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Dynamics and Chemistry of the Summer Stratosphere



Radar

The NEXRAD WSR-88D radar network operated by the National Oceanic and Atmospheric Administration (NOAA) in the United States provides thre-dimensional observations of storms at approximately 5-minute intervals from more than 150 individual radar locations. These three-dimensional radar observations are publicly available in real time and will be synthesized into a domain encompassing the Contiguous U.S. to support forecasting and flight planning during DCOTSS.

High-resolution radar map with overshooting convection (click on the map to download a PNG file)
This image is an example of a radar reflectivity map created using GridRad data.

Cameron Homeyer's group at the University of Oklahoma will maintain a real-time implementation of the Gridded NEXRAD WSR-88D Radar (GridRad) dataset to enable identification of tropopause-overshooting convection within the NEXRAD network. An example is shown below.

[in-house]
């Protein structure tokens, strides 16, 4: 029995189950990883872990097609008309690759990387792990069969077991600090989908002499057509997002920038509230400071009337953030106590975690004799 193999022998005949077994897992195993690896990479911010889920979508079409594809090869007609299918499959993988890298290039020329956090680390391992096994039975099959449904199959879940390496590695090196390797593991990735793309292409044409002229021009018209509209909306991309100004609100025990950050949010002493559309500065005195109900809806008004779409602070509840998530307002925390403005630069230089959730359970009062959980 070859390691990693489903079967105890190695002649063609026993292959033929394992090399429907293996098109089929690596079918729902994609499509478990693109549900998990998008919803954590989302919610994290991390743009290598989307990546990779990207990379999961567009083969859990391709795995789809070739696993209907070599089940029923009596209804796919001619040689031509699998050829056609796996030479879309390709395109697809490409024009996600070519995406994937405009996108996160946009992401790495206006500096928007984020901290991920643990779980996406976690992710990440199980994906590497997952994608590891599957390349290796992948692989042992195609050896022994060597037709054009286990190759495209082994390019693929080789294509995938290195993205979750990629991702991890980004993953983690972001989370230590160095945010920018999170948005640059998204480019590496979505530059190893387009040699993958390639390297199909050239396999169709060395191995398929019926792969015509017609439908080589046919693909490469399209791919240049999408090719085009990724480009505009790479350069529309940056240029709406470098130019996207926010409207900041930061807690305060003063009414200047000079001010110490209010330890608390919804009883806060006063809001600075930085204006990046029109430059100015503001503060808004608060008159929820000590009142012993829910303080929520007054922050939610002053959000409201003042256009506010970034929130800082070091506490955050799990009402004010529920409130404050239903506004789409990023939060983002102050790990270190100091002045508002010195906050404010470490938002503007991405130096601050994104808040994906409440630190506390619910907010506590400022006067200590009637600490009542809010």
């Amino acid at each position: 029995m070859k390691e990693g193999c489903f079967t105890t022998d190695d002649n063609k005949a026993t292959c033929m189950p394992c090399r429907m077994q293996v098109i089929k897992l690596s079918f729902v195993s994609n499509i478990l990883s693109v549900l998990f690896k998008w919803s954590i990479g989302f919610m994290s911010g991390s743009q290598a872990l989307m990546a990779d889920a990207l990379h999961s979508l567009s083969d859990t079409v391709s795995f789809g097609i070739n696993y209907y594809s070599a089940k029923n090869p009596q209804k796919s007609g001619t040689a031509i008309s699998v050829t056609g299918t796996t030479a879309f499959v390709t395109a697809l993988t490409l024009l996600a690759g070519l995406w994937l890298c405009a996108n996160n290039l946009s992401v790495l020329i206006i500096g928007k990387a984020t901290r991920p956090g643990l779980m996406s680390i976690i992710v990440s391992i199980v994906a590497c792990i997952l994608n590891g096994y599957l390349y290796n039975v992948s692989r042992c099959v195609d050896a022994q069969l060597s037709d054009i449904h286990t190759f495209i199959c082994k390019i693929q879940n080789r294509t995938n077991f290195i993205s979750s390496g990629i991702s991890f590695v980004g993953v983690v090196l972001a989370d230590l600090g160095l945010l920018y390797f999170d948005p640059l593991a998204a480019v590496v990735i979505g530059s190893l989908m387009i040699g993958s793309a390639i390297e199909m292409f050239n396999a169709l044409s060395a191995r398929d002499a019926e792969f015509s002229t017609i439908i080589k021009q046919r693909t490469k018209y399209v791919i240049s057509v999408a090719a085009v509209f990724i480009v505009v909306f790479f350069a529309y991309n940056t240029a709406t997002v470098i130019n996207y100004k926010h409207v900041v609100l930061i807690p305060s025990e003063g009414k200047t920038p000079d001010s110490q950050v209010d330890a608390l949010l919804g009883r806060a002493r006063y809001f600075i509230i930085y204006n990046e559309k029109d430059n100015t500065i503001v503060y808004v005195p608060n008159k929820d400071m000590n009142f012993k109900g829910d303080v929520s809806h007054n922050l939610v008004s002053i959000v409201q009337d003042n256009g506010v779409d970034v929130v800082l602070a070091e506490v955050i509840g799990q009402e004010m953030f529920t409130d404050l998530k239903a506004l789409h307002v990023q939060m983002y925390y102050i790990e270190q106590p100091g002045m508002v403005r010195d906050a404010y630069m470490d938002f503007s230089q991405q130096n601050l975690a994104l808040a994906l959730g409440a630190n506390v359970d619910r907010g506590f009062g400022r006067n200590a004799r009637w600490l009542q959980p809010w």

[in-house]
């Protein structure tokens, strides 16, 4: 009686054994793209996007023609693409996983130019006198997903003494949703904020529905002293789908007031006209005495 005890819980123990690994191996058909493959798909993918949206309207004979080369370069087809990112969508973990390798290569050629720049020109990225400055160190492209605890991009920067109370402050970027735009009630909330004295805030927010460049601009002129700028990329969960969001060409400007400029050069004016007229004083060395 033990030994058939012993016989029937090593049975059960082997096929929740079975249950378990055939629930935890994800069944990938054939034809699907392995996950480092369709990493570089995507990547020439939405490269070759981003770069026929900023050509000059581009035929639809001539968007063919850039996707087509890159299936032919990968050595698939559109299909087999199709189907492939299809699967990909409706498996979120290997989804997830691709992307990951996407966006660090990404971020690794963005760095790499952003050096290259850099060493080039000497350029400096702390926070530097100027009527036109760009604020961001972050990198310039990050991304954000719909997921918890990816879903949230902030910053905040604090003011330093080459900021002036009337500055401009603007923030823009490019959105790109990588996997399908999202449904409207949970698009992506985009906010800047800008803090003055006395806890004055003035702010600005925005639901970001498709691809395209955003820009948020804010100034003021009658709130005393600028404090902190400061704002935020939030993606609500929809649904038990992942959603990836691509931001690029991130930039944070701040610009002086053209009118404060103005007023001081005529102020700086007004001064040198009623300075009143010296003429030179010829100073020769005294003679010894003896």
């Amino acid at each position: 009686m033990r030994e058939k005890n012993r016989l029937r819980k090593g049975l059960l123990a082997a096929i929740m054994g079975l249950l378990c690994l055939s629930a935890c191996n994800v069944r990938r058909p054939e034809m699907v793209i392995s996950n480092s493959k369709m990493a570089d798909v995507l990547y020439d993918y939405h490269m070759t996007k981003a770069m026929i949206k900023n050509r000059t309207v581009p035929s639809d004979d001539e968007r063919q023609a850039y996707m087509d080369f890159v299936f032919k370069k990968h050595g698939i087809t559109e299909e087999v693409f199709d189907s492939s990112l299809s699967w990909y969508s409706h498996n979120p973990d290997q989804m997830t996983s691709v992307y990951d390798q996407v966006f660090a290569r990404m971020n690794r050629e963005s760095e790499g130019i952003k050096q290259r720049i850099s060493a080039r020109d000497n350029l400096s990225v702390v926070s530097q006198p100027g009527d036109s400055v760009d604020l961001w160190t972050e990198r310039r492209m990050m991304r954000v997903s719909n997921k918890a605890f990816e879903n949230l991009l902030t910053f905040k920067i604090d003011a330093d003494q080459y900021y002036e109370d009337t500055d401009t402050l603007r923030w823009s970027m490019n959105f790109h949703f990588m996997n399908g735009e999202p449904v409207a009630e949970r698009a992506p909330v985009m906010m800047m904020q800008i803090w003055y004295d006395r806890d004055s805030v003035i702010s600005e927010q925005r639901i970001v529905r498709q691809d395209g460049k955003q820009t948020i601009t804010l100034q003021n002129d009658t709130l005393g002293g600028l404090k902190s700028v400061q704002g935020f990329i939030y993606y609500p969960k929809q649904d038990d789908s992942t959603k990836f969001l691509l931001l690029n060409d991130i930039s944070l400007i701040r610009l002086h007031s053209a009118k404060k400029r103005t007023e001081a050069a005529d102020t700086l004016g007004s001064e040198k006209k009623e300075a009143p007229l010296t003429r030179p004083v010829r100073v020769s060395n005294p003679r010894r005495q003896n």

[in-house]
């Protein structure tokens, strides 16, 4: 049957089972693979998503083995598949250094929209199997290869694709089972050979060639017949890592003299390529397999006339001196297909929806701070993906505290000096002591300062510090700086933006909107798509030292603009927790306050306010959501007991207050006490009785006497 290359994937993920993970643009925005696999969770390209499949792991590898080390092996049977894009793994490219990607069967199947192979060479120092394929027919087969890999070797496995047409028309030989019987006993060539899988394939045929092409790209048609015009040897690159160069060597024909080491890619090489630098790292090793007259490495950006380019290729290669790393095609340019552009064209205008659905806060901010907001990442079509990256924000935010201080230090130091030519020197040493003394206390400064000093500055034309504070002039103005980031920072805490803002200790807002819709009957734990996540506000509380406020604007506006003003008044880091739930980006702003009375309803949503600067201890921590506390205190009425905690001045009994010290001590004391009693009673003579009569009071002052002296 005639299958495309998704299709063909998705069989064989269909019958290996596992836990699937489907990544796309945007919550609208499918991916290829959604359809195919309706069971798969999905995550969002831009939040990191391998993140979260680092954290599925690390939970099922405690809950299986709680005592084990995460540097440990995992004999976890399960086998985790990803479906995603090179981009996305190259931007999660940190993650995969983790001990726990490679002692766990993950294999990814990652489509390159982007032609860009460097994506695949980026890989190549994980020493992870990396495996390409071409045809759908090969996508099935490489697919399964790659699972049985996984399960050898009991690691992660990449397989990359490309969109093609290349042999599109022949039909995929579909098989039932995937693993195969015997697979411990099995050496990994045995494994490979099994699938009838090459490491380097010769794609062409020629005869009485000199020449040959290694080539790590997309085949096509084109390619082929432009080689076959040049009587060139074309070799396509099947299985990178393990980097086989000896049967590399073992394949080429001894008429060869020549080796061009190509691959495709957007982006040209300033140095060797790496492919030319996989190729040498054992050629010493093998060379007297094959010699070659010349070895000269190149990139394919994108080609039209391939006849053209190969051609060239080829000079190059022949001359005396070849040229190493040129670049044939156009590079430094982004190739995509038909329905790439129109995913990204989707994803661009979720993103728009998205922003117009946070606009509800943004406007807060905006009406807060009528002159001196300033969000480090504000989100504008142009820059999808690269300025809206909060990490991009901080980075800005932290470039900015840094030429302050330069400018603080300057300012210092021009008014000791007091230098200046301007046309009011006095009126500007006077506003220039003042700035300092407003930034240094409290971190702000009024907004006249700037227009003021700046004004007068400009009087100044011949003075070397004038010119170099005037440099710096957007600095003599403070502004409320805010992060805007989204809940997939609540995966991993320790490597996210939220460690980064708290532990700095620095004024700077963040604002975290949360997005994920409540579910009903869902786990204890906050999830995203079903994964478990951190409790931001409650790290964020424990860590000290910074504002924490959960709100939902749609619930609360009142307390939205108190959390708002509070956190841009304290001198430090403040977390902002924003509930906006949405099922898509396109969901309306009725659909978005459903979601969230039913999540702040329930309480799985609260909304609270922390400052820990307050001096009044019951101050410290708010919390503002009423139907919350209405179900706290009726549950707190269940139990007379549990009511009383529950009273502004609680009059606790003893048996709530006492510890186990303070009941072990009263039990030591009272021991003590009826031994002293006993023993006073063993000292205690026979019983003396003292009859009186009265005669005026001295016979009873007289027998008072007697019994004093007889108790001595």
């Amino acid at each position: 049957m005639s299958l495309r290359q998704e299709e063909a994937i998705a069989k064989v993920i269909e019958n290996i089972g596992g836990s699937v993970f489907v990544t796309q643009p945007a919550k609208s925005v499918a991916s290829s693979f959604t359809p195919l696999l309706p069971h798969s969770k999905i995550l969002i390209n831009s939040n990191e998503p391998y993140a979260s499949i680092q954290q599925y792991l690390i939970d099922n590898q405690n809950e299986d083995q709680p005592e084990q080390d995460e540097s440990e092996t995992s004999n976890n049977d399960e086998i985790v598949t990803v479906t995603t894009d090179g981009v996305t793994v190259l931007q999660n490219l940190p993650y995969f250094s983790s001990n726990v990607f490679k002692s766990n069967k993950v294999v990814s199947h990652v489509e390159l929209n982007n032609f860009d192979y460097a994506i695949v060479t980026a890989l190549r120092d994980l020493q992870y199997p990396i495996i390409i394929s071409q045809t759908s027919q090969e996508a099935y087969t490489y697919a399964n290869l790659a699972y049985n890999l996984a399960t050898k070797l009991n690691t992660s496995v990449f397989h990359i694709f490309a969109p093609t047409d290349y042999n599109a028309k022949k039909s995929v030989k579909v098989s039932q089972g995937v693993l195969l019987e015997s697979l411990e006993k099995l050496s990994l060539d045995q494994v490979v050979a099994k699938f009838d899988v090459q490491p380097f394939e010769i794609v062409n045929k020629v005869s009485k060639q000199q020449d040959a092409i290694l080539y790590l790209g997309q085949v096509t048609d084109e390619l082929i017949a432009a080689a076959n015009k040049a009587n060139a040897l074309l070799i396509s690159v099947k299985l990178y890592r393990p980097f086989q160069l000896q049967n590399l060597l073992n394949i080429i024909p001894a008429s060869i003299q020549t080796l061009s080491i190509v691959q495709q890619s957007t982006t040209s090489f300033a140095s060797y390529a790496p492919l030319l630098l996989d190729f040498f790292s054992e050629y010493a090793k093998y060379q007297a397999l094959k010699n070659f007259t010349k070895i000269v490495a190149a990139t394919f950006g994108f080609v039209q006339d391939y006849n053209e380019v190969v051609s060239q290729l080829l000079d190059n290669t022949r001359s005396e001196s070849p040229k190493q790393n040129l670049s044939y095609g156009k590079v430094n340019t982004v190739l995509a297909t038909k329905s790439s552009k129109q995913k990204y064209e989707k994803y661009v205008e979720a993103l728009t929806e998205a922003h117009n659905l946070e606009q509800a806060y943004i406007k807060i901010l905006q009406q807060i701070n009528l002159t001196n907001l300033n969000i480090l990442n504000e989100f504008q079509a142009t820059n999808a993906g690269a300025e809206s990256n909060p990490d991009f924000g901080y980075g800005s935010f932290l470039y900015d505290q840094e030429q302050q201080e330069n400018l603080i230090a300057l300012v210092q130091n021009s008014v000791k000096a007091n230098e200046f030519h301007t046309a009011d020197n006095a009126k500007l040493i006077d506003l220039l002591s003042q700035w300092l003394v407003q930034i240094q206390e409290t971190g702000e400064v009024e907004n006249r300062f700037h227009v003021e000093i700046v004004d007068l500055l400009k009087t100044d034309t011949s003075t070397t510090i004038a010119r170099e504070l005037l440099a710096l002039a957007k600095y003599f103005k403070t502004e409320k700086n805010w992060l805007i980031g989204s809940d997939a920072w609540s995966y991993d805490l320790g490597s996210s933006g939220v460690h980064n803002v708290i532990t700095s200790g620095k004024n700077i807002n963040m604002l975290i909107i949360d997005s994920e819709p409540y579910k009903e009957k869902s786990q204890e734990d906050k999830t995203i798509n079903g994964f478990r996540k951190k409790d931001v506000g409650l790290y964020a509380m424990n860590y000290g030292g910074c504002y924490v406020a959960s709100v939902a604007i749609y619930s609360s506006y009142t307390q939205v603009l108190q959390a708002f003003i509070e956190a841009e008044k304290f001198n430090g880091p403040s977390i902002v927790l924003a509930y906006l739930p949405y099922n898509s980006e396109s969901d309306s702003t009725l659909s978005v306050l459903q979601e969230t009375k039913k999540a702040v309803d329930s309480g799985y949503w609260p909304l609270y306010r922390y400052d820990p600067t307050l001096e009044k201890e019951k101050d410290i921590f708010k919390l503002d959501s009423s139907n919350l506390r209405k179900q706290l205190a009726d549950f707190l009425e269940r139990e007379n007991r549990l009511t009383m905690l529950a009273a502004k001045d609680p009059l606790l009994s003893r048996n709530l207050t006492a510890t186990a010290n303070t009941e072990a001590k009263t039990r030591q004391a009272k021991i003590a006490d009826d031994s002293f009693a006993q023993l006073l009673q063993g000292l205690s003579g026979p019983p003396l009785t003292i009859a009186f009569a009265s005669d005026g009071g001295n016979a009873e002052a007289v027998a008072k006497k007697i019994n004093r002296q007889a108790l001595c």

Radar map and cross-sections of an overshooting top (click on the map to download a PNG file)
This image is an example of a radar reflectivity map created using GridRad data.

Air masses that have potentially been modified by these overshooting storms will be tracked via trajectory calculations initialized at the locations and altitudes of the identified overshoots. These trajectory forecasts will be used to plan the DCOTSS science flights.

GridRad was developed by DCOTSS investigators Homeyer and Bowman, who maintain a public long-term hourly archive of the data. More information on GridRad, including a description of the methods used for merging individual radars and access to data and software, can be found at http://gridrad.org.